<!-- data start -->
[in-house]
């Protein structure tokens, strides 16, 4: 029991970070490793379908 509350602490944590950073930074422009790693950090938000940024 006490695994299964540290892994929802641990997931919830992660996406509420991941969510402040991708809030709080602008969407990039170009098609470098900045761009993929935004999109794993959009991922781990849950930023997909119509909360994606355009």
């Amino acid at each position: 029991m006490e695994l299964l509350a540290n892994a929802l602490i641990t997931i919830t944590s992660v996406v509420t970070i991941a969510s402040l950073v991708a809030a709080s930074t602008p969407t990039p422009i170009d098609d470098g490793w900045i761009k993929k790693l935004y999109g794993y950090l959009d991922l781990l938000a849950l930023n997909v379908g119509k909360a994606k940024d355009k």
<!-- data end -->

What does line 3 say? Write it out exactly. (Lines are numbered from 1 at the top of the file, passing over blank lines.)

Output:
């Amino acid at each position: 029991m006490e695994l299964l509350a540290n892994a929802l602490i641990t997931i919830t944590s992660v996406v509420t970070i991941a969510s402040l950073v991708a809030a709080s930074t602008p969407t990039p422009i170009d098609d470098g490793w900045i761009k993929k790693l935004y999109g794993y950090l959009d991922l781990l938000a849950l930023n997909v379908g119509k909360a994606k940024d355009k």